First day of summer 2013: where our solstice traditions come from (+video)

Summer Solstice 2013: our solstice traditions have been inherited from ancient traditions practiced around the globe.

By , Contributor

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    People walk during the summer solstice shortly before 5 a.m. at the prehistoric Stonehenge monument, near Salisbury, England. Following an annual all-night party, thousands of New Agers and neo-pagans danced and whooped in delight at the ancient stone circle Stonehenge, marking the summer solstice, the longest day of the year.
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Stonehenge is baffling: it’s not well understood why the Neolithic people would have spent their time heaving giant stones into a precarious-looking formation that doesn’t appear to have any other purpose besides aligning with the rising solstice sun. But we can imagine that the sun was somehow very important to them.

And for more evidence that the summer solstice was a big deal to the world’s ancients, take a brief tour of all the places and ways in which the moment was commemorated around the globe: with massive monuments that caught the solstice light, with festivals and food and fun, and with bonfires that leaped skyward in proud imitation of the sun they honored.

In Africa, Egypt’s pyramids are built so that on the summer solstice the sun will sit smartly between two of the pyramids, when viewed from the Sphinx. Just northward, the Greeks would celebrate the festival Kronia in honor of the Greek god Cronus, god of agriculture, at about the time of summer solstice. And westward, in the Roman Empire, the ancient Romans also threw a summertime festival called Vestalia, in honor of Vesta, the goddess of the hearth. During that festival, married women were permitted to enter the goddess’ shrine, otherwise restricted to virgins.

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Dipping over to South America, in what it now Peru, the Inca celebrated Inti Raymi to honor the winter solstice. The Mayans’ temples – in what is now Guatemala – are also built to align with the sun on what for them would have been the winter solstice.

In Asia, the ancient Chinese commemorated the summer solstice as a celebration of femininity and the earth, as the sun rose to give life to summer crops. Come winter, the Chinese would, fairly, celebrate the December solstice as honoring masculinity and the heavens. In India, the ancient Ajanta caves are thought to align with the sun on the summer and winter solstices, so that the stone Buddhas within are lit up during the ethereal moment.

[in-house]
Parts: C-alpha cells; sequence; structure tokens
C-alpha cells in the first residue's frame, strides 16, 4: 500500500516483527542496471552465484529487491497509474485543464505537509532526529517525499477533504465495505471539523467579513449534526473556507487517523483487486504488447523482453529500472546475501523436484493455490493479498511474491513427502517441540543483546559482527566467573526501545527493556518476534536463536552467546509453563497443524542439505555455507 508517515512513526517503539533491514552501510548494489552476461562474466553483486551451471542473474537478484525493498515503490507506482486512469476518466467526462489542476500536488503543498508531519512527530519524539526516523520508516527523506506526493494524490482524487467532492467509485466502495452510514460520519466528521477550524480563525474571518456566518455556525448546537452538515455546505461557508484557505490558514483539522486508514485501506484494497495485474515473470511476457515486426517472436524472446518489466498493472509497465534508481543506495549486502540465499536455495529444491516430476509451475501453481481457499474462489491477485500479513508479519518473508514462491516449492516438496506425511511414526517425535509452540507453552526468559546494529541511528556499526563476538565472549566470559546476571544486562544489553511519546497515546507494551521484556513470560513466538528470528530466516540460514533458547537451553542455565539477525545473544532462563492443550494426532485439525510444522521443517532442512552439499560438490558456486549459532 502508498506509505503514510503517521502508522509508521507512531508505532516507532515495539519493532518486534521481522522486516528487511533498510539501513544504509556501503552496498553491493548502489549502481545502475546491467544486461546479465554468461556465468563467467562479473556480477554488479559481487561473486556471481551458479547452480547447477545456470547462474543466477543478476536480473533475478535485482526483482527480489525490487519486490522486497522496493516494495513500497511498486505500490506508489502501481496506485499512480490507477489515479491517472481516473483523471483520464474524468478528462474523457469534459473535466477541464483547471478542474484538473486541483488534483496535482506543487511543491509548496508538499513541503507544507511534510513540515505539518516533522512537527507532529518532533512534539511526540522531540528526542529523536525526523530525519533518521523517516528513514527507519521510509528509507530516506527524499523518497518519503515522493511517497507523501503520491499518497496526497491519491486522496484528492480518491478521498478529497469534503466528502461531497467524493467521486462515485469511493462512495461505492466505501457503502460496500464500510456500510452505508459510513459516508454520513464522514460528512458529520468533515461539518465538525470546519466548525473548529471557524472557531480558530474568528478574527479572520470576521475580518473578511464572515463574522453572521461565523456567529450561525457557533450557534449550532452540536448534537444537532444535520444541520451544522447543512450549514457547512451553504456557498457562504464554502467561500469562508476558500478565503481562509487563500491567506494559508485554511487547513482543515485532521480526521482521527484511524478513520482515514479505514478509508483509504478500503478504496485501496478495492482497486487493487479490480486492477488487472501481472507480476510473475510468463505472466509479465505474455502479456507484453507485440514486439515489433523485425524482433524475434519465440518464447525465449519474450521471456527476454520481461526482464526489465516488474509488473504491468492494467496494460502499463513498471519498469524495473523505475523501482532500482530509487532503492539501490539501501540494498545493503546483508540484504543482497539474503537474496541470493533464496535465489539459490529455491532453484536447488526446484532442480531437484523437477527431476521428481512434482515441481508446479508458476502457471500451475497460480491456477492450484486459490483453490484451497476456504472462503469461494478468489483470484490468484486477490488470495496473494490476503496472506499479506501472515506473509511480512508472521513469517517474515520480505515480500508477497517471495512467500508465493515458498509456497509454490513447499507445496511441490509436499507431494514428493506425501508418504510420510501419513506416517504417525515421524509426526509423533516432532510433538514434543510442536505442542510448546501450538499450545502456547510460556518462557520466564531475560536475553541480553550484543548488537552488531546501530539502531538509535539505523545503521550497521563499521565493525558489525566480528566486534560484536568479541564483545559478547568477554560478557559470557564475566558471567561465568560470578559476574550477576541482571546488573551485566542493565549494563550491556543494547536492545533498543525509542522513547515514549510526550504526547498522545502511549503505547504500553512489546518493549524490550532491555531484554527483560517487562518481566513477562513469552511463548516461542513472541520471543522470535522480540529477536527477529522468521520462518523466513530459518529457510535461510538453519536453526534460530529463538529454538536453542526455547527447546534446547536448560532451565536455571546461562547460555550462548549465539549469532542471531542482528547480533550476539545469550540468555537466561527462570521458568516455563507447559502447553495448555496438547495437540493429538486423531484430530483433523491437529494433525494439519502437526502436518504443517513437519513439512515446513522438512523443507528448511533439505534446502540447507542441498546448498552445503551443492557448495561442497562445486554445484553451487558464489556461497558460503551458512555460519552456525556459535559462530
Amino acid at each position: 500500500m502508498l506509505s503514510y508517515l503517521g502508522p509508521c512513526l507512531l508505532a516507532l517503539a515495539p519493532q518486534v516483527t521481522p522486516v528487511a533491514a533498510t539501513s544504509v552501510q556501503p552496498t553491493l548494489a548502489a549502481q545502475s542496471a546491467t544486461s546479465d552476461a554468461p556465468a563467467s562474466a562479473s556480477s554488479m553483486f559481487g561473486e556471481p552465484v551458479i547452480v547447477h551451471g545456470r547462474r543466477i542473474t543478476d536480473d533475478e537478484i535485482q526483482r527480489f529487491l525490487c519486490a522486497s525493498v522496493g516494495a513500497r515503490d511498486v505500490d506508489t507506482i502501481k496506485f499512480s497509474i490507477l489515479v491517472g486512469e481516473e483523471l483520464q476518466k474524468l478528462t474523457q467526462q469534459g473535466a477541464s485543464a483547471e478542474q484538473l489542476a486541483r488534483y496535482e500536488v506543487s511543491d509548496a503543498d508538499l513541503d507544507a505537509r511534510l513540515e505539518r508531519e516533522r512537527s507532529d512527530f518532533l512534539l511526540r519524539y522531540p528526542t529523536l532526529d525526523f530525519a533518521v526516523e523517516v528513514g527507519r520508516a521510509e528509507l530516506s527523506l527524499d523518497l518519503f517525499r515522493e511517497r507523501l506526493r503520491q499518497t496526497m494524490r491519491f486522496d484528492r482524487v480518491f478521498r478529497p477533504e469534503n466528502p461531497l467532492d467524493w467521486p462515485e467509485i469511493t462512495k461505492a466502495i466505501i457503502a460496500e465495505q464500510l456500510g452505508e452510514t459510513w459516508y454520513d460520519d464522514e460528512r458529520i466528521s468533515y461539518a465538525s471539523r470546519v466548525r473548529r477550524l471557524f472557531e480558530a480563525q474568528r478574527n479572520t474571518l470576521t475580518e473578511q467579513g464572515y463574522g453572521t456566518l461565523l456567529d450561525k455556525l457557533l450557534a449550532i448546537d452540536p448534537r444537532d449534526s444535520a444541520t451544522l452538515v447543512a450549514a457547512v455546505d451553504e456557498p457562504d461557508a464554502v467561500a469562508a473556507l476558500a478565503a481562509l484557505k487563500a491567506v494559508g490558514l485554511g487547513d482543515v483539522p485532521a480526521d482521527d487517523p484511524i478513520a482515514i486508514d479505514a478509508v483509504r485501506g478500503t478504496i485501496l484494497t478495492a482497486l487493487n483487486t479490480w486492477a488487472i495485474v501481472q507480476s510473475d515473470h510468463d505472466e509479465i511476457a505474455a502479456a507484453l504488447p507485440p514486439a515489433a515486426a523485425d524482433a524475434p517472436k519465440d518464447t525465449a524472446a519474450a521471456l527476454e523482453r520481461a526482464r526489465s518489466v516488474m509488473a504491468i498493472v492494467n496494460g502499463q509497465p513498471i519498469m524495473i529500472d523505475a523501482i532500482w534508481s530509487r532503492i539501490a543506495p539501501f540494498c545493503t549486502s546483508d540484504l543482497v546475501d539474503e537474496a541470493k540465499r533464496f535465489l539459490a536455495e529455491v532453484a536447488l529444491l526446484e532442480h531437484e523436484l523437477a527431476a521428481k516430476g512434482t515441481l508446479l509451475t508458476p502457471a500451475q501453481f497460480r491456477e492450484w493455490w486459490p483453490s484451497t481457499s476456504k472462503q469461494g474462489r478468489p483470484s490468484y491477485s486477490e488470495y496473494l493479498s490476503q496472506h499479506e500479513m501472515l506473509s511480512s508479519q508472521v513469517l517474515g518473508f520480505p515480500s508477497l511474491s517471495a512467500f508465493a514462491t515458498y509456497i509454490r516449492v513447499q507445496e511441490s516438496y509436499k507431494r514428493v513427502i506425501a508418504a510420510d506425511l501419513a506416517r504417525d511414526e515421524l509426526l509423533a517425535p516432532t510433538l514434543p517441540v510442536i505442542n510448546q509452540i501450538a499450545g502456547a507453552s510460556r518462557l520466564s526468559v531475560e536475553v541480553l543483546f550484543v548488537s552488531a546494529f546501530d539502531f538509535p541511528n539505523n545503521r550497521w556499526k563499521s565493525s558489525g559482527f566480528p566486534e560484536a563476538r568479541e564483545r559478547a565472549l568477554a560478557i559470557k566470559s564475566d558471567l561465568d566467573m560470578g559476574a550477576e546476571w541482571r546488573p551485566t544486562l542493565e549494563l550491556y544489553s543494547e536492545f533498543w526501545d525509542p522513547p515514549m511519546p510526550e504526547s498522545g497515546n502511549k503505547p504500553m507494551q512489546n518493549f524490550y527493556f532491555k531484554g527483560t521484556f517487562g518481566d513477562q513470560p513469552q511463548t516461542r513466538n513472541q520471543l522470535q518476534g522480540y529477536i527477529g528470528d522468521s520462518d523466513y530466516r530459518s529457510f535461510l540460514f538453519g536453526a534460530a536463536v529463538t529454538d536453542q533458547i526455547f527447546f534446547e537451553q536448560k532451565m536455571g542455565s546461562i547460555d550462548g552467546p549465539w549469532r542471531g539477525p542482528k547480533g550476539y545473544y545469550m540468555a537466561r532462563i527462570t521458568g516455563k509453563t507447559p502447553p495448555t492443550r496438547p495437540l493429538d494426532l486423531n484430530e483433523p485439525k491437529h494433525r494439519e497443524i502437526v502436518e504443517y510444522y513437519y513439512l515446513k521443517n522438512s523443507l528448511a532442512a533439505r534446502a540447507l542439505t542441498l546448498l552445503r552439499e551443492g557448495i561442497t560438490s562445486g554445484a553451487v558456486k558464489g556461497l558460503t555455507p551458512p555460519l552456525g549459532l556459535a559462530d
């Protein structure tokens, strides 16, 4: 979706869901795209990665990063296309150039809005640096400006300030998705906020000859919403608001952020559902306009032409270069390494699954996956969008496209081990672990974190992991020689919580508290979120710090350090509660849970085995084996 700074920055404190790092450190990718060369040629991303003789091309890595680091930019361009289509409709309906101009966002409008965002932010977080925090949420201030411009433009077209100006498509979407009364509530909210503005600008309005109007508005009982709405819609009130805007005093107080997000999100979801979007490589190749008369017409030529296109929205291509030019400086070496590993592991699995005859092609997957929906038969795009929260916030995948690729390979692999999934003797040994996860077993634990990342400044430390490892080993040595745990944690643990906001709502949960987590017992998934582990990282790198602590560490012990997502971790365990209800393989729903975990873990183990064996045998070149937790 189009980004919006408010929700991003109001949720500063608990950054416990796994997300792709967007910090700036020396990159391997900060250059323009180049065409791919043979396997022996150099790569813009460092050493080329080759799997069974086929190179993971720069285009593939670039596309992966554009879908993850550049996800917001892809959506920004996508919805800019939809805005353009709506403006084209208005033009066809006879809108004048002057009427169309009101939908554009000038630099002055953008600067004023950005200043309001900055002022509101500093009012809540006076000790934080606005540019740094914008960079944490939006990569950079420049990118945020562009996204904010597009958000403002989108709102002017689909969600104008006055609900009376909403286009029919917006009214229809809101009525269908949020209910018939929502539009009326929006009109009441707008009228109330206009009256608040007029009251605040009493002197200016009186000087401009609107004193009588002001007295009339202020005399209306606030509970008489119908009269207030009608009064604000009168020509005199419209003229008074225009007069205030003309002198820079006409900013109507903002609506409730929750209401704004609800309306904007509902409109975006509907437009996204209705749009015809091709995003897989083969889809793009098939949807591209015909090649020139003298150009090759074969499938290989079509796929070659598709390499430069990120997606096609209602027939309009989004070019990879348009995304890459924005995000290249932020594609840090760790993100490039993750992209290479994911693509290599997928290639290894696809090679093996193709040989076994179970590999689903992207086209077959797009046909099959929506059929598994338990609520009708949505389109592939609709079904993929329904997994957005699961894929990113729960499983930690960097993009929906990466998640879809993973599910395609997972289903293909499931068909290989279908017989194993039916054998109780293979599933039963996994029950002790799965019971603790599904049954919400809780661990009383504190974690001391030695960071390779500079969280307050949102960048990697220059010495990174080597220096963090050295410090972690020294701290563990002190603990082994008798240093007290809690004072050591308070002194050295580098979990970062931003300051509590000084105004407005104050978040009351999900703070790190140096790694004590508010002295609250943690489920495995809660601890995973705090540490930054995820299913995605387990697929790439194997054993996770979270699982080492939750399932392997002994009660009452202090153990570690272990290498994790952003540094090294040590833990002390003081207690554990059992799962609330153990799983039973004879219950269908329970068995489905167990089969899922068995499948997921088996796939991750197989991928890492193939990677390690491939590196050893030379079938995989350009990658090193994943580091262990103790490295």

Generally, the summer solstice becomes more important with increasing latitude – for civilizations close to the broiling equator, after all, summer weather was not particularly novel, nor was the demarcation of seasons so important to agriculture. In North America, Wyoming’s Bighorn medicine wheel – a Native American-made stone arrangement some several hundred years old – is believed to have been deliberately built to align with the solstice sunrise and sunset. And in northern Europe, Celtic, Slavic, and Germanic couples would leap over bonfires, in hopes of giving a magical jolt to the sun’s fertile powers – their crops that summer would grow as high as the lovers had jumped, it was thought.

Since those midsummer festivals have pagan origins, the new Christian governments rolling into northern Europe attempted to put a stop to them as they consolidated political control there. When that failed – the conquered people turned out to be reasonably stubborn about their inherited traditions – the summer rituals were incorporated into the Christian tradition as St. John’s Eve on June 24th , the feast day of St. John the Baptist.

Today through June 24th , the solstice will still be celebrated around the world, all in appreciation of the same sun. In Times Square, thousands of people on yoga mats will do a collective sun salutation, Portuguese commemorators will parade through their cities, and Russian girls will float their flower garlands down their rivers.

At Stonehenge, upwards of 30,000 modern Druids will dance at the fabled monument as the sun comes up, Austrian celebrants will send a procession of candle-lit ships down the Danube River, and Latvian runners will race nude through the town of Kuldīga.  Across northern Europe, friends and family will ignite bonfires and do as their ancestors did, leaping over them in a gesture of optimism for warm months to come.

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